New Trend In Sacramento: 'Intentional Foreclosure'

You have just got to love those inventive Californians thinking up never ending ways to screw the pooch.

New Trend In Sacramento: 'Intentional Foreclosure’

Koula Gianulias](
SACRAMENTO (CBS13) ― Linda Caoli helps lots of families on the verge of losing their homes, including a single mom working two jobs to pay her mortgage.

“She says Linda the house across the street, same model, with more upgrades sold in foreclosure for $315,000!” explains Linda.

Her client isn’t the only one thinking about ditching her house to buy the better deal across the street. A number of realtors CBS13 talked to say it’s already happening.

“Can you imagine if you had a same or similar home and your mortgage was half the price?” asks Linda.

This is how it works. Bob paid $420,000 for his home. Then he notices the house across the street, with more upgrades, and is selling for $315,000.

So Bob, who has pretty good credit, decides to buy the cheaper house. He can’t afford both, so then he walks away from his original home, letting it fall into foreclosure. That will hurt his credit, but he’s willing to take the hit for a more affordable home.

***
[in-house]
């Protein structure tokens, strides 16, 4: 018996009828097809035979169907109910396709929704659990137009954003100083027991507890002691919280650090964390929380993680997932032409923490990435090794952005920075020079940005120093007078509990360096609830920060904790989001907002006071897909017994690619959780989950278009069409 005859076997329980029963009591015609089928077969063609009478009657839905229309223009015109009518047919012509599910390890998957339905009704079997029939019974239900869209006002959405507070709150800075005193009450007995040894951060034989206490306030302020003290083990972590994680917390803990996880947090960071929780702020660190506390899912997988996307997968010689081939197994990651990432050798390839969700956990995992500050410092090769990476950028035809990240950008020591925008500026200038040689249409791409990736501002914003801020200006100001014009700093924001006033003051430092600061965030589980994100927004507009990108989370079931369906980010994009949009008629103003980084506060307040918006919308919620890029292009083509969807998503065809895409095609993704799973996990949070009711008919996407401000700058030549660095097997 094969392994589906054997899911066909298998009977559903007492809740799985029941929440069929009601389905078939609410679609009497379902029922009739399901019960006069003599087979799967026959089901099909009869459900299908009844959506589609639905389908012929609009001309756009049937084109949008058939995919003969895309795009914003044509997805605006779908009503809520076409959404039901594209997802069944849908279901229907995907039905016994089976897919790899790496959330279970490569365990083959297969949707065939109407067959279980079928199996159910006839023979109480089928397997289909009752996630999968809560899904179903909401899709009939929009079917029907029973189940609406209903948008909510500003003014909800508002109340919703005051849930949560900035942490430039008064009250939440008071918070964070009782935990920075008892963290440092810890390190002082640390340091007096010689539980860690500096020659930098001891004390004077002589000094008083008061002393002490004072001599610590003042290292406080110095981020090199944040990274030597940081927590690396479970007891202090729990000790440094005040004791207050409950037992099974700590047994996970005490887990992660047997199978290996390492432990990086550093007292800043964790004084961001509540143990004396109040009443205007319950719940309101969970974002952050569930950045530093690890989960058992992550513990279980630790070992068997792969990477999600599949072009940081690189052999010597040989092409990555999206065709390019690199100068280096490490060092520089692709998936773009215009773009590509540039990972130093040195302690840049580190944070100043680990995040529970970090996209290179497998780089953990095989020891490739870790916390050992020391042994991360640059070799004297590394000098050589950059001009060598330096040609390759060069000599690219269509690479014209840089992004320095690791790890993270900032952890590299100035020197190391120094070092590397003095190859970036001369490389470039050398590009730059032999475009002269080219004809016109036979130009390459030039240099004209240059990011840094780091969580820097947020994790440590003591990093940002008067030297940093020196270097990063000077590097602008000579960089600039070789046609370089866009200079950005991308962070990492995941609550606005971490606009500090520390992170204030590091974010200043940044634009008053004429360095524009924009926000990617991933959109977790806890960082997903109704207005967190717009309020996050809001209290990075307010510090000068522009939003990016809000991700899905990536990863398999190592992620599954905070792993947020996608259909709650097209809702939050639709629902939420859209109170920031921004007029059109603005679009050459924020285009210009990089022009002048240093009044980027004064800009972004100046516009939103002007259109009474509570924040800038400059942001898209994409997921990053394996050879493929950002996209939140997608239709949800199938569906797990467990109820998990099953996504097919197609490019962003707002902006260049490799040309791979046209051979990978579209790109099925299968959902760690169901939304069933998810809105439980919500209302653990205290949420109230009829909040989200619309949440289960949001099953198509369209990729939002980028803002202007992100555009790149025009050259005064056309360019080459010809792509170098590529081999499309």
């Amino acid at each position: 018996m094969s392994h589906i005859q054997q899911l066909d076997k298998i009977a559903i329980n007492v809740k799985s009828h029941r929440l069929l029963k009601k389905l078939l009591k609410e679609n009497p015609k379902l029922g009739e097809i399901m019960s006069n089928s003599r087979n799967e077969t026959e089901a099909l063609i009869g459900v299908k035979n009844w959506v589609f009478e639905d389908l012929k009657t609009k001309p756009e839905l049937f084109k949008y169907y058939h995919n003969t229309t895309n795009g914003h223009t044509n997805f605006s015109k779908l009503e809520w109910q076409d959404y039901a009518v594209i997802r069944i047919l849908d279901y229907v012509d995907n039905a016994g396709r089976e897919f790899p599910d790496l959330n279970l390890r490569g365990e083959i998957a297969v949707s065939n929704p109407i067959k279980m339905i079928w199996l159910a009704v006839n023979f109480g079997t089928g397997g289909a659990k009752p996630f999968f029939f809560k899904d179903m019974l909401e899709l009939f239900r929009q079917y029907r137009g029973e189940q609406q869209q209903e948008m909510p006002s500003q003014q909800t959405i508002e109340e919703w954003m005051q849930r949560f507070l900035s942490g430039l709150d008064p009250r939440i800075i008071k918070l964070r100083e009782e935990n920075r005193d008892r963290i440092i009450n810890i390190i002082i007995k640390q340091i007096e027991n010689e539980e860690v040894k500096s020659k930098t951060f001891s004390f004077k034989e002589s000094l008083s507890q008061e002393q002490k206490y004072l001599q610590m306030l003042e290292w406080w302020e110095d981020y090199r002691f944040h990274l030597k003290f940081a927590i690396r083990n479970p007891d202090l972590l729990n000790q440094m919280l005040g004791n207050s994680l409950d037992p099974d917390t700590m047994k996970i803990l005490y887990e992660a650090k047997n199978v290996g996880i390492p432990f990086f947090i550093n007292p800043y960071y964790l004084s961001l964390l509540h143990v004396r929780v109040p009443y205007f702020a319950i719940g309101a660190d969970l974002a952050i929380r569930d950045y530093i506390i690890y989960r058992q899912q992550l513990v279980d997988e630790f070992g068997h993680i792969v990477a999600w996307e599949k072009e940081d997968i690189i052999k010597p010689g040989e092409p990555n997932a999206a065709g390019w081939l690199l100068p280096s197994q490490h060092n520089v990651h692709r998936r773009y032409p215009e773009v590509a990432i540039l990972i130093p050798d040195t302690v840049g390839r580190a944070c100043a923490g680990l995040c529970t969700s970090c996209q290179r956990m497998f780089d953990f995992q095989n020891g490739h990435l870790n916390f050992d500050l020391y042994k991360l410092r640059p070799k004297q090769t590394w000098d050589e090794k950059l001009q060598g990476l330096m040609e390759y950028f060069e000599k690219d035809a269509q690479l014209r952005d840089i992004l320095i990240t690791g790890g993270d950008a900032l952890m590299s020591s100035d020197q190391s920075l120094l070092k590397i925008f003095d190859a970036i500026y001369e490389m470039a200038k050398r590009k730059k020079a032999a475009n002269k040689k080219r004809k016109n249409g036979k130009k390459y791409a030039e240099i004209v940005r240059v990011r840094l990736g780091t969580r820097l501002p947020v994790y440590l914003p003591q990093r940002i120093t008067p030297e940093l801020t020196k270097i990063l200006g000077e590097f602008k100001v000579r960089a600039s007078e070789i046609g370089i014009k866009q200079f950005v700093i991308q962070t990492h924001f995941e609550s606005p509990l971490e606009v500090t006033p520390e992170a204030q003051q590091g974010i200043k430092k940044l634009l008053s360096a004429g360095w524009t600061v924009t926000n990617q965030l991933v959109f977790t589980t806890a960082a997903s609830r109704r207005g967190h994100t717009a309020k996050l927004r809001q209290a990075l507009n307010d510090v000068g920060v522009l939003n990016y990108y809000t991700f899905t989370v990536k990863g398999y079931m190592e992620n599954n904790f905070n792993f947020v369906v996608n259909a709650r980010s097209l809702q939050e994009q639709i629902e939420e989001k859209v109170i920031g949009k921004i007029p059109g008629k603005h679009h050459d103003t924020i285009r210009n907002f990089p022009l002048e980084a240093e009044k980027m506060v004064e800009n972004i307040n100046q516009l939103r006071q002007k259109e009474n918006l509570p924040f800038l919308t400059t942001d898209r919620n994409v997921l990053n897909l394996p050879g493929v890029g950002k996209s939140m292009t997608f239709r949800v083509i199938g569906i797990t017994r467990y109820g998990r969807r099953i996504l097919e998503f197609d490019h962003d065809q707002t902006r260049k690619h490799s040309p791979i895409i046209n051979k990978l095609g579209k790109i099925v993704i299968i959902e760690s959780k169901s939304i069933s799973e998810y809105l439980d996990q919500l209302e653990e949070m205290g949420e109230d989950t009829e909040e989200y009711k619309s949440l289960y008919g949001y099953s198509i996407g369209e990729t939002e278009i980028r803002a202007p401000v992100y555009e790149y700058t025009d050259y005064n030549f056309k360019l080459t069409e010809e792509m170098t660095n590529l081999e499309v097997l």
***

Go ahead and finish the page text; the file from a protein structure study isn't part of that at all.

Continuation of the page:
“Is it wrong to steal when you’re hungry? That’s an issue that a lot of people are trying to figure out right now,” says Linda.

Caoli is sympathetic, but she doesn’t endorse the practice of it. Other real estate agents we talked to were far more critical, calling them cheaters. They say the banks take a huge hit when their homes foreclose, and in the end, we all end up paying the price.

(© MMVIII, CBS Broadcasting Inc. All Rights Reserved.)

How does he get a mortgage on the second (cheaper) house? I thought the lenders tightened the reigns.

House Of Cards Steve Kroft reports on how the U.S. sub-prime mortgage meltdown, in which risky loans drove a housing boom that went bust, is now roiling capital markets worldwide.

Ah the “Free Market” at it’s best. Beautiful.

What goes up, must come down.

And go back up again!

Buy, BUy, BUY!

It might not even hurt his credit. Many banks are now just writing it off and not chasing the money or harming the borrower’s credit rating.